Awkward Topic: Parents and Money

A new study suggests that families don't talk about money, so kids don't learn.


Parents feel more prepared to give their teens advice on the birds and bees than on investing, according to a study released this week by Charles Schwab. That goes a long way toward explaining why so many kids don't know as much as they could about money management, says Carrie Schwab-Pomerantz, chief strategist of consumer education for the financial services firm.

She recommends discussing money around key milestones in a child's life, such as getting a first toy, car, or job, which gives parents a chance to teach kids to save 10 percent of their income. Parents can also involve their kids in daily discussions about family budget decisions, Schwab-Pomerantz says. Schwab's MoneyWise website offers an interactive game and other tools to get the conversation started.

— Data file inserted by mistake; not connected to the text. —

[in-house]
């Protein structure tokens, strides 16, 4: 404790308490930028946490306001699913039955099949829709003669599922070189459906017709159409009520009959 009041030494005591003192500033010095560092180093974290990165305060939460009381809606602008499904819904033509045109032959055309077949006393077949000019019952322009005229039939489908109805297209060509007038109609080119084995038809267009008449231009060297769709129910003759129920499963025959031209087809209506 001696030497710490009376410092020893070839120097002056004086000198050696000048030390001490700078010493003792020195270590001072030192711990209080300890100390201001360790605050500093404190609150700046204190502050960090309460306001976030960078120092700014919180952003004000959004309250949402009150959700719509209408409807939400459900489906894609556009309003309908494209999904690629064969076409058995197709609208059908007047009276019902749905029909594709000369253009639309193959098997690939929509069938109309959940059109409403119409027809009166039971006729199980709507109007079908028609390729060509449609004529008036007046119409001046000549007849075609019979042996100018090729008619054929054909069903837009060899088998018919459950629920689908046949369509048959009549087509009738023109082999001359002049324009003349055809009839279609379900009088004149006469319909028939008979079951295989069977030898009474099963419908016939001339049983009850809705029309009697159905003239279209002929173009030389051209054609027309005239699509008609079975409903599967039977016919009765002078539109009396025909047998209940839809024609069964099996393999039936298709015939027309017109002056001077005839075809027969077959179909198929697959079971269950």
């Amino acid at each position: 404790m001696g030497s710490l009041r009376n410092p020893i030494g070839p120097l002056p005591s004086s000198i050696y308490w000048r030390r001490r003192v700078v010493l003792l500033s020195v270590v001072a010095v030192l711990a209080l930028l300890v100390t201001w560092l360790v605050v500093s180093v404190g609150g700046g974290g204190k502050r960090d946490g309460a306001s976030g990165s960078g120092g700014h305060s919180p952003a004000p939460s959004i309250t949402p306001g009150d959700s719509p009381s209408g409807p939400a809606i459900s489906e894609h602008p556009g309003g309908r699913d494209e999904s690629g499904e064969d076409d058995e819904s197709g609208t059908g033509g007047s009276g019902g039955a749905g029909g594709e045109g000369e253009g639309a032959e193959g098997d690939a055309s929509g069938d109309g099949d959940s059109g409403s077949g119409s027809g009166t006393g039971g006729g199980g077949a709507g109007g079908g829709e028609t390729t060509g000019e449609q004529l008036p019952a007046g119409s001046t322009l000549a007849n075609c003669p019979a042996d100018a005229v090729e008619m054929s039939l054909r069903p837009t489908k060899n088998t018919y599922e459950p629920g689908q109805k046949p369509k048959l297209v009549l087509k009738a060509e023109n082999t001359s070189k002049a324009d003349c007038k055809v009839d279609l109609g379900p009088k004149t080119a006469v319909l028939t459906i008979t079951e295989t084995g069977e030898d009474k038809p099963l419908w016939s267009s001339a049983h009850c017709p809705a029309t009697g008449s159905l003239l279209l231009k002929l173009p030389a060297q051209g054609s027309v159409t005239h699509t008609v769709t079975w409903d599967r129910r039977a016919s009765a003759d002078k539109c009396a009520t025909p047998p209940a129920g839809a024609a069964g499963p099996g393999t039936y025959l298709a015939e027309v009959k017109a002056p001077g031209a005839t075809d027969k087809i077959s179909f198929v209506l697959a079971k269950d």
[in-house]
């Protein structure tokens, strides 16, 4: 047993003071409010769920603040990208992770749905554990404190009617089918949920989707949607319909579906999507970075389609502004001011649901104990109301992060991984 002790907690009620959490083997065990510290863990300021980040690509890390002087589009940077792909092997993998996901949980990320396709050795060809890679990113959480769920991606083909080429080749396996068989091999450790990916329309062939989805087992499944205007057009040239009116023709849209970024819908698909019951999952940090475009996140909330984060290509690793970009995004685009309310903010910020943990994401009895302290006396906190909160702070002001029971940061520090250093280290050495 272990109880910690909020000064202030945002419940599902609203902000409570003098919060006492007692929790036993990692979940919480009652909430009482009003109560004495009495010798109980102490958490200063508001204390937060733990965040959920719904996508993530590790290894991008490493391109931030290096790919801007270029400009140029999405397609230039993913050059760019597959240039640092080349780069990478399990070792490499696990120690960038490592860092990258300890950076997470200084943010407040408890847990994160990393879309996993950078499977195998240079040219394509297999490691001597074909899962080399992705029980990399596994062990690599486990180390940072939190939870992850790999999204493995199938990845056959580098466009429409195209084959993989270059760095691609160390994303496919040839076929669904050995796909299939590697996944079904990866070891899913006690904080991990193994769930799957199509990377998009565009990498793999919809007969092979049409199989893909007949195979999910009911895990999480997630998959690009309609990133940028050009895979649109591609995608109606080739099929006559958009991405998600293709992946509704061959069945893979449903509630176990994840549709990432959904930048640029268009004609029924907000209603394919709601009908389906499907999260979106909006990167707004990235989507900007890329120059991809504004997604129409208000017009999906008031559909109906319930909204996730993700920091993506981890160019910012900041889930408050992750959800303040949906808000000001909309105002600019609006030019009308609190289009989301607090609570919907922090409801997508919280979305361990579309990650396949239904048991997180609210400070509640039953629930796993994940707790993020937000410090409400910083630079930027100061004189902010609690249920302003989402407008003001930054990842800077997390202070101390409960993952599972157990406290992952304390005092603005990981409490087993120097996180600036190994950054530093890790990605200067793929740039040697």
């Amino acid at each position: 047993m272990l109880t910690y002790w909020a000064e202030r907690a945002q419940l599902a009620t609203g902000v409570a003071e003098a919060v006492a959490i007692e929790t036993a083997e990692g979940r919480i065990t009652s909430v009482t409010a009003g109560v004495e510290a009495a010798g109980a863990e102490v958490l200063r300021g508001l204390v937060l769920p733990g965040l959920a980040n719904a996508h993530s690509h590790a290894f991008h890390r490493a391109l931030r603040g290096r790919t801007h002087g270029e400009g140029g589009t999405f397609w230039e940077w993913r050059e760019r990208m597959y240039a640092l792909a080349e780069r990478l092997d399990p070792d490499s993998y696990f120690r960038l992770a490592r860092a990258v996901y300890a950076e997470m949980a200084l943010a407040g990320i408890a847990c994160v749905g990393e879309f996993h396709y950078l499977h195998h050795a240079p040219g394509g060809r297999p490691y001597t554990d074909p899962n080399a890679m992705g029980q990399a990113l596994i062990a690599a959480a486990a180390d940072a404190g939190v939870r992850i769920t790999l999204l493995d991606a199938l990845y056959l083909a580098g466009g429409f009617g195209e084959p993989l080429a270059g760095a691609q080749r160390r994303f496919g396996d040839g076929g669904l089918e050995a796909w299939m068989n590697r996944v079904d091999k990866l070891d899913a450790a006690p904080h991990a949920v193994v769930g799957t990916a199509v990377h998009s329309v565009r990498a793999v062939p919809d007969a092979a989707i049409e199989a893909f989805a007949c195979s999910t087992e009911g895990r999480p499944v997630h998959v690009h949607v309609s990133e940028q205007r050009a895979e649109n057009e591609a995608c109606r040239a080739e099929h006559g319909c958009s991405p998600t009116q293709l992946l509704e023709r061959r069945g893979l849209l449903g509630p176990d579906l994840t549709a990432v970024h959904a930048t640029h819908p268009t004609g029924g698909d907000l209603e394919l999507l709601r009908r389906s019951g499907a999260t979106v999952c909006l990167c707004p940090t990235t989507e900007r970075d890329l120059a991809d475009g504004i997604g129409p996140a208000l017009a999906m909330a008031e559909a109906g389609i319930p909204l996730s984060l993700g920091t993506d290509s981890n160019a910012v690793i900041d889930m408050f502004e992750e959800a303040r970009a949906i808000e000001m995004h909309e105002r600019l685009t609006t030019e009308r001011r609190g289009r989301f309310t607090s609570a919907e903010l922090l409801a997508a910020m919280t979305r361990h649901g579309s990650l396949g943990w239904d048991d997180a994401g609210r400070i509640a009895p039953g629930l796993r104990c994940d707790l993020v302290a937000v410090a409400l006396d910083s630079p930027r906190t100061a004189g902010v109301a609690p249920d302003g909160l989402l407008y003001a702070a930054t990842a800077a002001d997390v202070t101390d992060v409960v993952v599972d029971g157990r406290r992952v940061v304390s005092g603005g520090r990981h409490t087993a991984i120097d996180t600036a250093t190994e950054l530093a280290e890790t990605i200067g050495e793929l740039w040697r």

Among the study's other findings:

• Only about one third of parents teach their teens how to balance a checkbook.

• Just under 30 percent of parents explain credit card interest and fees to their teens.

• One in five parents involves teenage children in family budgeting and spending decisions.

• Two thirds of parents think their teens aren't particularly interested in learning about money management, but research suggests that 60 percent of teens believe it's a top priority.

• Seventy percent of parents have taught their kids how to do laundry, but only 23 percent have explained how income taxes work, and just 14 percent have talked about what a 401(k) plan is.